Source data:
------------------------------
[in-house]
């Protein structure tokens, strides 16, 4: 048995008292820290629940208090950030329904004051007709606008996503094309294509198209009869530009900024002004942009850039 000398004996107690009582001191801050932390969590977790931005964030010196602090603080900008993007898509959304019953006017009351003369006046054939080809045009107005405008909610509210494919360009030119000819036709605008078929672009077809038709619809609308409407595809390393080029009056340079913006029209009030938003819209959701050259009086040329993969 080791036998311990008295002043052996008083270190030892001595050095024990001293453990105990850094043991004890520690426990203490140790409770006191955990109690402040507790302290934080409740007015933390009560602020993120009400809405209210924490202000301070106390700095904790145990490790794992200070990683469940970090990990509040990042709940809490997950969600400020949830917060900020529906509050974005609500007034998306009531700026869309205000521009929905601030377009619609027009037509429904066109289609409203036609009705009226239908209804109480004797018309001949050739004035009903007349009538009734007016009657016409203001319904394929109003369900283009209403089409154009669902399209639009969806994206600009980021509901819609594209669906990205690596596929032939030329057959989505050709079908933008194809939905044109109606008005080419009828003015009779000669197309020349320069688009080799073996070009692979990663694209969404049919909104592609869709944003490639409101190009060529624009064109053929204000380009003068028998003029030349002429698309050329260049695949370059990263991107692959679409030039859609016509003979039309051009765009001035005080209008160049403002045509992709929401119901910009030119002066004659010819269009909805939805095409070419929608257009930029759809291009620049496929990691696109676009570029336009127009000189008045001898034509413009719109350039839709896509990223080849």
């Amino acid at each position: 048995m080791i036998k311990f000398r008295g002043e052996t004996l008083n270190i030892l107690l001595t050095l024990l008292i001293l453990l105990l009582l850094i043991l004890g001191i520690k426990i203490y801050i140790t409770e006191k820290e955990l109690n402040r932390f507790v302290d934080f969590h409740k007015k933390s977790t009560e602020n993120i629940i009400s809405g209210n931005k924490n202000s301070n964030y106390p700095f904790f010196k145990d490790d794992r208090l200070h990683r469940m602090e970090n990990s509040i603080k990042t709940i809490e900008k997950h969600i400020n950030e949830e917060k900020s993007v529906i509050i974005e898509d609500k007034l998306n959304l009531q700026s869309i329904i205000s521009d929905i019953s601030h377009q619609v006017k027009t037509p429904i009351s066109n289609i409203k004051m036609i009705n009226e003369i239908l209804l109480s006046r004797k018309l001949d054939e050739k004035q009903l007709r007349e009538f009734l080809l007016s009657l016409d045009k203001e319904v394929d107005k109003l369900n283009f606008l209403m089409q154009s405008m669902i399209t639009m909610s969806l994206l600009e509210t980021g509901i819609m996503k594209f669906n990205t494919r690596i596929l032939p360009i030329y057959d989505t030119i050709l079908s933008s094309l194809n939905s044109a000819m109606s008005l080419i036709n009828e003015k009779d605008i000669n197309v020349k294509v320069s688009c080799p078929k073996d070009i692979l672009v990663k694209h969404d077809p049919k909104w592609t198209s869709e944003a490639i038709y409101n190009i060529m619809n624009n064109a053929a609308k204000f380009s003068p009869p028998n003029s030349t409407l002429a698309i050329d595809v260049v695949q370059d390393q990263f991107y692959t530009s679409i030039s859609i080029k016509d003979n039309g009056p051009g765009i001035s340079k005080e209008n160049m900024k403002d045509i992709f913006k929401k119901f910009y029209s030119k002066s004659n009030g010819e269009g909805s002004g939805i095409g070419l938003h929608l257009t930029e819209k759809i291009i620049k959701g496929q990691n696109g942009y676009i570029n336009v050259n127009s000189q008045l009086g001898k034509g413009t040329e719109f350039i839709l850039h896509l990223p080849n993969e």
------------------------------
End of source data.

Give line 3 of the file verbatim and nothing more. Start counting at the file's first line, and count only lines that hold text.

């Amino acid at each position: 048995m080791i036998k311990f000398r008295g002043e052996t004996l008083n270190i030892l107690l001595t050095l024990l008292i001293l453990l105990l009582l850094i043991l004890g001191i520690k426990i203490y801050i140790t409770e006191k820290e955990l109690n402040r932390f507790v302290d934080f969590h409740k007015k933390s977790t009560e602020n993120i629940i009400s809405g209210n931005k924490n202000s301070n964030y106390p700095f904790f010196k145990d490790d794992r208090l200070h990683r469940m602090e970090n990990s509040i603080k990042t709940i809490e900008k997950h969600i400020n950030e949830e917060k900020s993007v529906i509050i974005e898509d609500k007034l998306n959304l009531q700026s869309i329904i205000s521009d929905i019953s601030h377009q619609v006017k027009t037509p429904i009351s066109n289609i409203k004051m036609i009705n009226e003369i239908l209804l109480s006046r004797k018309l001949d054939e050739k004035q009903l007709r007349e009538f009734l080809l007016s009657l016409d045009k203001e319904v394929d107005k109003l369900n283009f606008l209403m089409q154009s405008m669902i399209t639009m909610s969806l994206l600009e509210t980021g509901i819609m996503k594209f669906n990205t494919r690596i596929l032939p360009i030329y057959d989505t030119i050709l079908s933008s094309l194809n939905s044109a000819m109606s008005l080419i036709n009828e003015k009779d605008i000669n197309v020349k294509v320069s688009c080799p078929k073996d070009i692979l672009v990663k694209h969404d077809p049919k909104w592609t198209s869709e944003a490639i038709y409101n190009i060529m619809n624009n064109a053929a609308k204000f380009s003068p009869p028998n003029s030349t409407l002429a698309i050329d595809v260049v695949q370059d390393q990263f991107y692959t530009s679409i030039s859609i080029k016509d003979n039309g009056p051009g765009i001035s340079k005080e209008n160049m900024k403002d045509i992709f913006k929401k119901f910009y029209s030119k002066s004659n009030g010819e269009g909805s002004g939805i095409g070419l938003h929608l257009t930029e819209k759809i291009i620049k959701g496929q990691n696109g942009y676009i570029n336009v050259n127009s000189q008045l009086g001898k034509g413009t040329e719109f350039i839709l850039h896509l990223p080849n993969e």